In the year 1946 when Flannery O’Connor was about twenty-one years old, she and her mother Regina signed a document emancipating Flannery from her mother’s care so that she could attend the creative writing program at the University of Iowa (Release of Guardianship). In this determined show of independence, Flannery chose to move away from her mother and take responsibility for herself. However, this responsibility became too much for O’Connor to handle when she was diagnosed with lupus shortly after her twenty-sixth birthday. She was forced to move back in with her mother in Milledgeville and relinquish a great deal of the control that she had when she lived alone. Reading in a psychoanalytic context, I see O’Connor writing many characters who lose their self agency, as she did, desiring to unconsciously foist their responsibilities onto a caregiver; rather than voicing their desire, however, the characters project their wishes onto the process of making and saving money. According to psychoanalytic theorist Jacques Lacan, such displacement of direct desires can be explained by the way O’Connor’s characters push their wants to the side in favor of a symbolic desire.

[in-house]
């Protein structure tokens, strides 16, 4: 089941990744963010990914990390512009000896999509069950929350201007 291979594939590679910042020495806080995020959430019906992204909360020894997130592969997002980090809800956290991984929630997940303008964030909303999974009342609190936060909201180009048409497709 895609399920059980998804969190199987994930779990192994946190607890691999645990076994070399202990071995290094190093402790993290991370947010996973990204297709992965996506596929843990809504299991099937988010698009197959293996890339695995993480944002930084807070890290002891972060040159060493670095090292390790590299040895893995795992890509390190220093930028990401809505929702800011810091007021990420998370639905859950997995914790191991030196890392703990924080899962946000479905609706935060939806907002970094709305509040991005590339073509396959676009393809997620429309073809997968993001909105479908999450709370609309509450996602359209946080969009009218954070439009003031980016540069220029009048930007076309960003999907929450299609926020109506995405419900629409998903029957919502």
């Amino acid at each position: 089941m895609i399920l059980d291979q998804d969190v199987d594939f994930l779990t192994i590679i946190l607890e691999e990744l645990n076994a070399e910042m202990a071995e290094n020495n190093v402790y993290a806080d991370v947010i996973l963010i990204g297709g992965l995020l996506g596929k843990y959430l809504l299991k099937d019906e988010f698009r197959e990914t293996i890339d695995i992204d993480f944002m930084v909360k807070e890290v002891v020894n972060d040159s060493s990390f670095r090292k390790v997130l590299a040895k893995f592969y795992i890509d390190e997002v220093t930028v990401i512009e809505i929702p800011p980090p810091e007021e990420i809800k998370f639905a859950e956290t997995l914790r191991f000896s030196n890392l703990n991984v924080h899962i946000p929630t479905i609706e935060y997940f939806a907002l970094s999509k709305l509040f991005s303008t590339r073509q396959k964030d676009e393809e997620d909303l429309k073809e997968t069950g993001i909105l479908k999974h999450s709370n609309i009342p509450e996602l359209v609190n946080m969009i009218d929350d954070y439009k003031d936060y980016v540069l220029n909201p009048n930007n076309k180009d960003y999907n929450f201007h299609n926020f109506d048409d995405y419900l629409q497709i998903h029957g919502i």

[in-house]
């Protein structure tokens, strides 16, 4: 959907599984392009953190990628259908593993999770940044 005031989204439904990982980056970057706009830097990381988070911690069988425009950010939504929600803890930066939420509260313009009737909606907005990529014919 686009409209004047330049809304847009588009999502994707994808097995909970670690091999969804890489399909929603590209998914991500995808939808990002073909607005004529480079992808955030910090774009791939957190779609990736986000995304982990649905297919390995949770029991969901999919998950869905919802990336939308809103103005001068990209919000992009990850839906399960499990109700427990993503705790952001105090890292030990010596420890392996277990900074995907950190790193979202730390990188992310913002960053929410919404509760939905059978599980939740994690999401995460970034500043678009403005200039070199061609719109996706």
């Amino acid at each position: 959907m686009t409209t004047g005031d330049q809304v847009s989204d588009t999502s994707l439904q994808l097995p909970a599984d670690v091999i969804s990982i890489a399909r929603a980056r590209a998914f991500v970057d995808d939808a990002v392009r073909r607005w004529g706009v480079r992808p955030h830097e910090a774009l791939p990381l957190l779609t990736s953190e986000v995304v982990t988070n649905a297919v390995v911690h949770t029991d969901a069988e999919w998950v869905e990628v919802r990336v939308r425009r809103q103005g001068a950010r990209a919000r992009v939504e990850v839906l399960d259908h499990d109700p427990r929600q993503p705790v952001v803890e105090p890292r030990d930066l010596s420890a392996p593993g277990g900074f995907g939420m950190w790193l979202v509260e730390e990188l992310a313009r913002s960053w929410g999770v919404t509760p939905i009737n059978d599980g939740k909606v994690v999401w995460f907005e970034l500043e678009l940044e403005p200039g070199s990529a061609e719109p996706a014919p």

Wright, Hannah, "Money Buys Happiness: A Psychoanalytic Reading of O'Connor" (2017). English Class Publications. 41.